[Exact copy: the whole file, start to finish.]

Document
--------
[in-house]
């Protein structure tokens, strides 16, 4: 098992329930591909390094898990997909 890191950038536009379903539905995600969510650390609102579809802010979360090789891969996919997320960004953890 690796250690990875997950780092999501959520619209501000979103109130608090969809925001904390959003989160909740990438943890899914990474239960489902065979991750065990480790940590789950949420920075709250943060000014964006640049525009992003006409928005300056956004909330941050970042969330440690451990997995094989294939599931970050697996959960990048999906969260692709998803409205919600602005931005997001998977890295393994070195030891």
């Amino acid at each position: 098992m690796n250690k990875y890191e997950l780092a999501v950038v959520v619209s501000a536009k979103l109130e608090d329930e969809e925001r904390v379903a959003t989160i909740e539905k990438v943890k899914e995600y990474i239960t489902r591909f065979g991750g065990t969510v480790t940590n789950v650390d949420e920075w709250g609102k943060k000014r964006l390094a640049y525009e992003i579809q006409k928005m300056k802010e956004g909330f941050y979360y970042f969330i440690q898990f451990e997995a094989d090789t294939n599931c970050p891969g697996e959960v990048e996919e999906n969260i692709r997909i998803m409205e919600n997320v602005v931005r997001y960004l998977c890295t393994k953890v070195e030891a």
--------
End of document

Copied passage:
[in-house]
């Protein structure tokens, strides 16, 4: 098992329930591909390094898990997909 890191950038536009379903539905995600969510650390609102579809802010979360090789891969996919997320960004953890 690796250690990875997950780092999501959520619209501000979103109130608090969809925001904390959003989160909740990438943890899914990474239960489902065979991750065990480790940590789950949420920075709250943060000014964006640049525009992003006409928005300056956004909330941050970042969330440690451990997995094989294939599931970050697996959960990048999906969260692709998803409205919600602005931005997001998977890295393994070195030891």
């Amino acid at each position: 098992m690796n250690k990875y890191e997950l780092a999501v950038v959520v619209s501000a536009k979103l109130e608090d329930e969809e925001r904390v379903a959003t989160i909740e539905k990438v943890k899914e995600y990474i239960t489902r591909f065979g991750g065990t969510v480790t940590n789950v650390d949420e920075w709250g609102k943060k000014r964006l390094a640049y525009e992003i579809q006409k928005m300056k802010e956004g909330f941050y979360y970042f969330i440690q898990f451990e997995a094989d090789t294939n599931c970050p891969g697996e959960v990048e996919e999906n969260i692709r997909i998803m409205e919600n997320v602005v931005r997001y960004l998977c890295t393994k953890v070195e030891a």